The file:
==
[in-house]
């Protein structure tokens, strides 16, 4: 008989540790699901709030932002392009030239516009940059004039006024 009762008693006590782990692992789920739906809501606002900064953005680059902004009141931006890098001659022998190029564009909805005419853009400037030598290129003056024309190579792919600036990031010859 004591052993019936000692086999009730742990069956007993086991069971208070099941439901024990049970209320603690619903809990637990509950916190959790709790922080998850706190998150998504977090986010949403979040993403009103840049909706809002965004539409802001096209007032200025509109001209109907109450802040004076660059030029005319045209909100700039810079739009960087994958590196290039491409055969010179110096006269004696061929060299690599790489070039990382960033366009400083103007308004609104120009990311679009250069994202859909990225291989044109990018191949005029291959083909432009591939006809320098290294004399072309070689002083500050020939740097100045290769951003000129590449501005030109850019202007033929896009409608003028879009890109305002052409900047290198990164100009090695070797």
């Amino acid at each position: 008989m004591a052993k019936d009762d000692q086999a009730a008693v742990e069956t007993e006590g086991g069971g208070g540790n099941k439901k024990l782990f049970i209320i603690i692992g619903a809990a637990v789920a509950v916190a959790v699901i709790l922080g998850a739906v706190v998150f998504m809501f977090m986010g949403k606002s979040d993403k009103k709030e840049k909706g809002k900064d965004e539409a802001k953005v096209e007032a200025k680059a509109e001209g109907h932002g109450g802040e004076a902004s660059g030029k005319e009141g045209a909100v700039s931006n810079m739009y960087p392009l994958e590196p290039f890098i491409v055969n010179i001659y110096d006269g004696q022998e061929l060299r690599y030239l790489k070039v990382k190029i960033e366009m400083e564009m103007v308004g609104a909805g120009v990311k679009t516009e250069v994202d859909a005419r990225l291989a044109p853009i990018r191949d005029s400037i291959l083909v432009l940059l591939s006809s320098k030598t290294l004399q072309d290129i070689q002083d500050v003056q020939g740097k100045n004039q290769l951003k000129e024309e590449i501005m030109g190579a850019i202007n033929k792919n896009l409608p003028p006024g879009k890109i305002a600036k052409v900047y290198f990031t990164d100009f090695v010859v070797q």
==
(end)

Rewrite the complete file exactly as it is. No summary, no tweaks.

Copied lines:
[in-house]
């Protein structure tokens, strides 16, 4: 008989540790699901709030932002392009030239516009940059004039006024 009762008693006590782990692992789920739906809501606002900064953005680059902004009141931006890098001659022998190029564009909805005419853009400037030598290129003056024309190579792919600036990031010859 004591052993019936000692086999009730742990069956007993086991069971208070099941439901024990049970209320603690619903809990637990509950916190959790709790922080998850706190998150998504977090986010949403979040993403009103840049909706809002965004539409802001096209007032200025509109001209109907109450802040004076660059030029005319045209909100700039810079739009960087994958590196290039491409055969010179110096006269004696061929060299690599790489070039990382960033366009400083103007308004609104120009990311679009250069994202859909990225291989044109990018191949005029291959083909432009591939006809320098290294004399072309070689002083500050020939740097100045290769951003000129590449501005030109850019202007033929896009409608003028879009890109305002052409900047290198990164100009090695070797």
């Amino acid at each position: 008989m004591a052993k019936d009762d000692q086999a009730a008693v742990e069956t007993e006590g086991g069971g208070g540790n099941k439901k024990l782990f049970i209320i603690i692992g619903a809990a637990v789920a509950v916190a959790v699901i709790l922080g998850a739906v706190v998150f998504m809501f977090m986010g949403k606002s979040d993403k009103k709030e840049k909706g809002k900064d965004e539409a802001k953005v096209e007032a200025k680059a509109e001209g109907h932002g109450g802040e004076a902004s660059g030029k005319e009141g045209a909100v700039s931006n810079m739009y960087p392009l994958e590196p290039f890098i491409v055969n010179i001659y110096d006269g004696q022998e061929l060299r690599y030239l790489k070039v990382k190029i960033e366009m400083e564009m103007v308004g609104a909805g120009v990311k679009t516009e250069v994202d859909a005419r990225l291989a044109p853009i990018r191949d005029s400037i291959l083909v432009l940059l591939s006809s320098k030598t290294l004399q072309d290129i070689q002083d500050v003056q020939g740097k100045n004039q290769l951003k000129e024309e590449i501005m030109g190579a850019i202007n033929k792919n896009l409608p003028p006024g879009k890109i305002a600036k052409v900047y290198f990031t990164d100009f090695v010859v070797q």